# Recipe for finding non-conservative electric field in general case

I know that Faraday's law gives a recipe for finding the EMF over a closed loop. But, other than through symmetry arguments, I have not found a way discussed in my textbooks on how to find explicit functional form of the non-conservative field. Would there be a basic law which we can use the to find the non-conservative electric field of general set up? Similar to how we can integrate coulombs law to find electrostatic fields of general set ups.

• What about the answer "Maxwell's equations" doesn't sit well with you? Do you have a specific system in mind? Sep 22, 2021 at 2:08
• I am not very familiar with how to solve PDES especially ones involving the vector operators.. so I was checking if there was some more elementary recipe one could use Sep 22, 2021 at 2:09

Consider Faraday's Law in Differential Form: $$\nabla \times \vec{E} = -\frac{\partial \vec{B}}{\partial t}$$ This is basically a set of 3 coupled partial differential equations, which could be solved to get the non-conservative electric field.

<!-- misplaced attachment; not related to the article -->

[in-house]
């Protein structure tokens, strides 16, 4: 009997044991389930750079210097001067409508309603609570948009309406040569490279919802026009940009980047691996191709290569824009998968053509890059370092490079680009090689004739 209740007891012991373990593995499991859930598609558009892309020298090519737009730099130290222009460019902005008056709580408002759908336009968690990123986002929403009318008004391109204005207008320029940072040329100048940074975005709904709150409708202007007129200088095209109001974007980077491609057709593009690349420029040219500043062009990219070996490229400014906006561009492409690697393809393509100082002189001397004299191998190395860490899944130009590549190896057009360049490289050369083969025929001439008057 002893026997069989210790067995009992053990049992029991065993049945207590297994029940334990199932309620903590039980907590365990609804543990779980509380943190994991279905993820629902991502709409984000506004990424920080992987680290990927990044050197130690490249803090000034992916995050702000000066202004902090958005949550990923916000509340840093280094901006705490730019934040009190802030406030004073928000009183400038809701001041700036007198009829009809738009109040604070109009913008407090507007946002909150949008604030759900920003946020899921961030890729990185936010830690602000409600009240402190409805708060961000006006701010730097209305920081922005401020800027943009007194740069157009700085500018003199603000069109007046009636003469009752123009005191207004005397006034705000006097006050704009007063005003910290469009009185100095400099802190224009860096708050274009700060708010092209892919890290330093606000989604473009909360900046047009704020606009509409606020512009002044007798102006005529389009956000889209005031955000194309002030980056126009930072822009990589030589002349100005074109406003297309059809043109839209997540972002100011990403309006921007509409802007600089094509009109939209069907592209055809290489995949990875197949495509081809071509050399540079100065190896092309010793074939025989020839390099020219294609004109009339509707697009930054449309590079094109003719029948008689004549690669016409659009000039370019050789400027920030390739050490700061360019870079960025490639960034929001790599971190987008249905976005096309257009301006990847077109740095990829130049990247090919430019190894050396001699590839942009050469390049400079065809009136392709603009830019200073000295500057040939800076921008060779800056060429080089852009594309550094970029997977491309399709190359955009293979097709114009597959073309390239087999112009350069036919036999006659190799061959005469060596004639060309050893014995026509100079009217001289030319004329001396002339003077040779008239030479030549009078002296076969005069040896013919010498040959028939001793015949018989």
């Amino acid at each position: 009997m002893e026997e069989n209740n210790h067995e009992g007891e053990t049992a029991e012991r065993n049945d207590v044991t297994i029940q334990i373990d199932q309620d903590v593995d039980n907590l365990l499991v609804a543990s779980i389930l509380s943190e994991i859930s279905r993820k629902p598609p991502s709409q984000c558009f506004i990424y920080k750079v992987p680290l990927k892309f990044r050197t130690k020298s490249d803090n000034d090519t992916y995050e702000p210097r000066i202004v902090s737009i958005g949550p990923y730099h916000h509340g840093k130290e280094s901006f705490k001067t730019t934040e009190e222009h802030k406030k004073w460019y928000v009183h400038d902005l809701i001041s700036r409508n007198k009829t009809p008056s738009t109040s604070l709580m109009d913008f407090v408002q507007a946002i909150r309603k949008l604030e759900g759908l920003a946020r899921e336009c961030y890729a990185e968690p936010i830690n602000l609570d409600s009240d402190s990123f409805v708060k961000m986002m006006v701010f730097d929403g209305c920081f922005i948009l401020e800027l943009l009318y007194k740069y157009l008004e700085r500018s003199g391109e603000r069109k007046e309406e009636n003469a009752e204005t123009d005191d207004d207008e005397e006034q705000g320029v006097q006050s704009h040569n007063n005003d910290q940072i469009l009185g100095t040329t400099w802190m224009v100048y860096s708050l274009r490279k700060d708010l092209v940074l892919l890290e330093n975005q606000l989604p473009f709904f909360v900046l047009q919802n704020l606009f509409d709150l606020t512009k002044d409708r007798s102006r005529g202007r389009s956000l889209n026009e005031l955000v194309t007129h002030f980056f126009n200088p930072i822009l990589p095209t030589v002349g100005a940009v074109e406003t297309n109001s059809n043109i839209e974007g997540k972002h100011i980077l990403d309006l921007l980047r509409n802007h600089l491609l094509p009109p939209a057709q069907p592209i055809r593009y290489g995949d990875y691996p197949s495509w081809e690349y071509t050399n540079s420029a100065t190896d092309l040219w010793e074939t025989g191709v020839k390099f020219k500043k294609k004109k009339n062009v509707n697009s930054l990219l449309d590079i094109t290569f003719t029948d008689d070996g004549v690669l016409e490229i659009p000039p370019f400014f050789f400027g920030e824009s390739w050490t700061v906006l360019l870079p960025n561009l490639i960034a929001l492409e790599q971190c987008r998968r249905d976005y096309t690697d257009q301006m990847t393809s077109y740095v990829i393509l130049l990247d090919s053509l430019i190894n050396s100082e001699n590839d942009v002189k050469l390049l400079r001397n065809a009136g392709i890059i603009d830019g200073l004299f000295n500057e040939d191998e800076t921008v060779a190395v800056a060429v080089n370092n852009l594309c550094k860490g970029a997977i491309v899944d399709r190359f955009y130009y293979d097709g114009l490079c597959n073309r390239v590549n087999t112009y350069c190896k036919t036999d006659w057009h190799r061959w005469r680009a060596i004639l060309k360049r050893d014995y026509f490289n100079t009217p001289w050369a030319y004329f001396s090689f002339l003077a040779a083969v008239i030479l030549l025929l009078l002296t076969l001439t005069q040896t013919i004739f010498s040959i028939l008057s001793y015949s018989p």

But for Generality we could in theory find the electric field by inverting the curl operator: (provided we know the magnetic field $$\vec{B}$$. $$\vec{E} = (\nabla \times)^{-1} -\frac{\partial \vec{B}}{\partial t}$$ Check this paper to find the closed inverse operator: https://arxiv.org/pdf/0804.2239.pdf
So yeah, there is a sort of general methodology for finding the non-conservative Electric Field, but that being said, I feel it would be much more easier to figure out the Magnetic Vector Potential $$\vec{A}$$ from the current densities and then know that the non-conservative component of the Electric field becomes: $$\vec{E}_{nc} = -\frac{\partial A}{\partial t}$$
• @Buraian To be clear, you cannot "invert the curl." If you're handed a divergenceless field $\vec Y$ and asked to find some $\vec X$ such that $\nabla \times \vec X = \vec Y$, then (assuming your domain is $\mathbb R^3$) you can do so; however, this $\vec X$ will be highly non-unique. Furthermore, when it comes to E&M even this procedure only makes sense if you've been handed $\frac{\partial\vec B}{\partial t}$, but in general you need to solve for $\vec E$ and $\vec B$ simultaneously. In other words, Faraday's law only provides a constraint that $\vec E$ and $\vec B$ must satisfy. Sep 22, 2021 at 3:20